Anxiety on Everest
It’s hard to believe that only 48 hours ago I was standing 3km higher. On the summit of Mount Everest, where the air thins to a third of what we breath at sea-level, everything seemed to pale into insignificance. It’s hard to remember many other instances when I felt more in the moment, more grateful, more fulfilled; at peace. After 12 years of dreaming, 2 years of intensive training before the expedition and 2 months on the mountain, I had still managed to make the most crucial mistake of all, thinking the worst was behind me. And the mountain always had a way of teaching me life’s lessons, the hard way.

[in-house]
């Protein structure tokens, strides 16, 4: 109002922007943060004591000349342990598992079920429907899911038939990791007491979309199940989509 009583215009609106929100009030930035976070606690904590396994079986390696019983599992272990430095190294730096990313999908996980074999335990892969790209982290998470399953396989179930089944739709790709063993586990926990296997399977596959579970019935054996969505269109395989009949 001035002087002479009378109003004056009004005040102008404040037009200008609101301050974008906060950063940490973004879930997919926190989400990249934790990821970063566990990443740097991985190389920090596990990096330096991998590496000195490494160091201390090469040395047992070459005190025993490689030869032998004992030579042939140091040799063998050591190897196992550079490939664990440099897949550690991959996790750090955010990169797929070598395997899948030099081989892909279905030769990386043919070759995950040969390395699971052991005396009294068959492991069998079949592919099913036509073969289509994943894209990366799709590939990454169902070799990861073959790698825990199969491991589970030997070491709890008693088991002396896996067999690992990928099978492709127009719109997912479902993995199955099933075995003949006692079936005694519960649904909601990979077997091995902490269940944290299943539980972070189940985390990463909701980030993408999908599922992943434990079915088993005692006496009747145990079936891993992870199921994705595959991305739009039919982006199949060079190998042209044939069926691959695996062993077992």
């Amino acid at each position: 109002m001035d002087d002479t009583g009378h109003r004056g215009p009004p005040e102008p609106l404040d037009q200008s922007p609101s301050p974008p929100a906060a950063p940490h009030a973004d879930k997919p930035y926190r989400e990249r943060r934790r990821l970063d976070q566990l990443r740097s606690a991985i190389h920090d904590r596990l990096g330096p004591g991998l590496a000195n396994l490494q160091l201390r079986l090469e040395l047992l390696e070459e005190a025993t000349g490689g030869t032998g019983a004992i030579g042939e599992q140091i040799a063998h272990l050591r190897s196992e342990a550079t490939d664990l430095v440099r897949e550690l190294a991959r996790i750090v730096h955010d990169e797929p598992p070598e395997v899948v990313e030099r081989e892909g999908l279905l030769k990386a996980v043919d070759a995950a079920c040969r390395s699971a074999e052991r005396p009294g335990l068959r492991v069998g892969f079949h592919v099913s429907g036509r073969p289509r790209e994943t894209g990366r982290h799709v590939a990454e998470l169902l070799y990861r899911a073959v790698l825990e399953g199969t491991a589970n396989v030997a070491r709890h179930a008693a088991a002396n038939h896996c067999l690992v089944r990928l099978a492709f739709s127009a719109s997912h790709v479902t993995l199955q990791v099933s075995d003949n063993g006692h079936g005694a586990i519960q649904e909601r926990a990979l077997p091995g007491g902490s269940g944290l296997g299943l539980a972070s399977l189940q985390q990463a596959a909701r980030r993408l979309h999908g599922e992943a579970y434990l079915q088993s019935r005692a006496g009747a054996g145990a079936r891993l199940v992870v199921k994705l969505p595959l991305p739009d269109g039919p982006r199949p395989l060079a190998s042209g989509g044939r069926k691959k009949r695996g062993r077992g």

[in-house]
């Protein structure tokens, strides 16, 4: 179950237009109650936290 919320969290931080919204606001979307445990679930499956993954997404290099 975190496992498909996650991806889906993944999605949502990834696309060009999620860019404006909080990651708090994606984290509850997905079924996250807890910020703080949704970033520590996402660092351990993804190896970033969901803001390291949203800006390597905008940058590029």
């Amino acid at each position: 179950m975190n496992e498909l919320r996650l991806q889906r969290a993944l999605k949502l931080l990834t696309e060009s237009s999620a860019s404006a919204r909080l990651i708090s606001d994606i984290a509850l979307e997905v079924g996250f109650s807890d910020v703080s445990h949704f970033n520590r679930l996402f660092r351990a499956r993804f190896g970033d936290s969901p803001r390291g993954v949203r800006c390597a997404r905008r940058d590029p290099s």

The notorious Khumbu Ice-Fall
Ben and Tori had gone up to make their own dreams happen, after a mean stomach bug had thwarted their attempt to summit with Greg and I. Descending from Camp 2 I met with the duo for a brief hour at Camp 1. It was just long enough to share a brew and get out of the midday sun, then they were off on their mission and I was alone. Faring better on the descent, the remainder of my team were already safe at Base Camp. Now it was my turn to go through the Khumbu Ice-Fall one last time to safety. Despite it being notoriously known as the most dangerous part of the mountain, I’d somehow grown accustomed to its objective hazards; crevasses, falling ice-block, avalanches and other charming events. This time was different though. We were fast approaching the hot monsoon season and everything had began to melt leaving a very different mountain to the one we had climbed only days before. The ice-fall would make sure that this last rendevouz was decidedly memorable!
Down-climbing some precarious ladders to safety